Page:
My name is Laura and this is my story.
Up until I was about 12 years old, cancer was just a scary thing that adults talked about. But unbeknown to me, my mother was doing everything she too could to shield us from her terrible bouts of breast cancer.
It was right there in our family, my whole life, and, along with my sister, we were soon to be following in the family’s battle against it. Luckily for us, new technology has allowed us to be able to take steps to prevent it, instead of having to simply try and survive it when it hits, like my poor mum had to suffer.
When Mum had her last bout of cancer, back when I was all of 13 years old, she felt that we were old enough to start to understand what she had been going through her whole life. I had to watch her, much to my horror and utter terror, come home after chemotherapy and be violently sick, watch her try and hide it from her friends, help her buy wigs and stood by her while she nervously wore them out in public for the first time. I was terrified, but I only asked one thing of her. I couldn’t bear to see my mother without any hair, so, quietly, she made sure she always kept it covered for me. I feel guilty and ashamed that I asked her to do that, it was simply that I couldn’t bear to see what she would look like without it. She already looked so sick from the chemo, but she was so good about it, she never complained.
When I turned 18, I was given the opportunity to take a blood test to see if I carried the BRCA2 gene fault. As much as I expected it to, it came back positive. I, like my sister, carried the BRCA2 gene fault, which opened up my world to a whole new support system, and to seeing a completely different side of breast cancer.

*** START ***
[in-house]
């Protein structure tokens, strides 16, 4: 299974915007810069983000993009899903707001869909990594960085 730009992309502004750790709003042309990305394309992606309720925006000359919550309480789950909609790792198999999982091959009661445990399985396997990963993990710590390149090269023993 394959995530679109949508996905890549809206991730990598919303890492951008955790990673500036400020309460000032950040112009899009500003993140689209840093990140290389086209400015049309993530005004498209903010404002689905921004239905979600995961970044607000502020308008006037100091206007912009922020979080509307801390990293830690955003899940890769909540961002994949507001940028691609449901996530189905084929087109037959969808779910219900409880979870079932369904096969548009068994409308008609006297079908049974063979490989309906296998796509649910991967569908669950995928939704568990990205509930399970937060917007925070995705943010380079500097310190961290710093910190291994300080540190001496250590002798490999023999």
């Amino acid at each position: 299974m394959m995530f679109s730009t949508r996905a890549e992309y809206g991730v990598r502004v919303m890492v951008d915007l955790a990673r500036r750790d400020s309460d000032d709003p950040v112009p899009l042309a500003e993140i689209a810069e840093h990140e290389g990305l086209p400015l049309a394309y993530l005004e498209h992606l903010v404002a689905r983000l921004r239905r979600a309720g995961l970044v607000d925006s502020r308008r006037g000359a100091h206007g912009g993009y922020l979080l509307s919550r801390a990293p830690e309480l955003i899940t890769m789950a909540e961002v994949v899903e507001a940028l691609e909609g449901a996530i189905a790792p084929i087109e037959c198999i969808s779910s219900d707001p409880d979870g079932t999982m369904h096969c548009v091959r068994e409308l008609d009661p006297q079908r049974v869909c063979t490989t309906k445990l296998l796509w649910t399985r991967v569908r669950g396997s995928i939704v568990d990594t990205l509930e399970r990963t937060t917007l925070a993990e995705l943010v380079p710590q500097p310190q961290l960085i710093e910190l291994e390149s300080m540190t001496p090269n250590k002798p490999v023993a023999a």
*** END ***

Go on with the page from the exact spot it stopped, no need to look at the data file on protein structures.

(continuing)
We went to our ‘high risk clinic’ meetings, sat with older women talking about their experiences. I thought this would have scared me, but due to the way Mum brought us up with it, I already knew there were many options for me to help to prevent it.
Then, when I was 19, my sister booked her operation for her preventative double mastectomy. I believe this was when things really started to get serious – I realised that this was really going to happen. I went with her to some of her preparation appointments, watched her party at her ‘goodbye boobs’ bash, and was there for her when she had her nervous moments. Overall I was proud to see how calm and accepting she was of it all. I always knew that I would be able to watch my sister go through it first, before I had to undertake the same operation, but to be so young to go through it – that takes some guts. And she did get through it. She pulled through it perfectly. Now I’m next.
After watching my sister have the operation, I now can’t wait to have mine! I also feel really compelled to share with women how much they can’t keep turning a blind eye to breast cancer. Some seem to look at it like it is a big demon, waiting to come and get them, and I want to try and show them that there are things that can be done, ways you can help to prevent it!
Under my circumstances, with my family history, it is my own personal decision to have this double mastectomy. My reasons are, firstly, that it brings down my chance of getting breast cancer down to around 4%, similar to that of a male. I can choose when and where I want to have my operation done, unlike the cancer itself which can strike anywhere, anytime.
There is no way that I want to even slightly go through what my mother has had to.
Her, along with my sister, has been such huge inspirations in my life, and has helped me to make this decision.
UPDATE November 2010
It is now 2 weeks until my surgery, and I couldn’t feel more comfortable with my decision and prepared for the surgery! After watching my sister go through this same experience 2 years ago, I lost any doubts I had towards having the surgery myself.
I’m happy that it’s less than 2 weeks until my preventative double mastectomy, and that the sun will soon shine through this big black cloud that I’ve been carrying.
All has gone well leading up to the surgery and everything is on track. I have had my last MRI, and there is only one appointment left with my surgeon before the big day.
I feel empowered and fortunate that I have been able to turn this journey into a positive celebration of life. Thank goodness for the improvement in science that gave me the knowledge to make my choice!
Now all that’s left is to celebrate with my friends and family at my ‘Goodbye Boobs’ Party. Beer, BBQ & Boobs; the perfect mix for a perfect cause!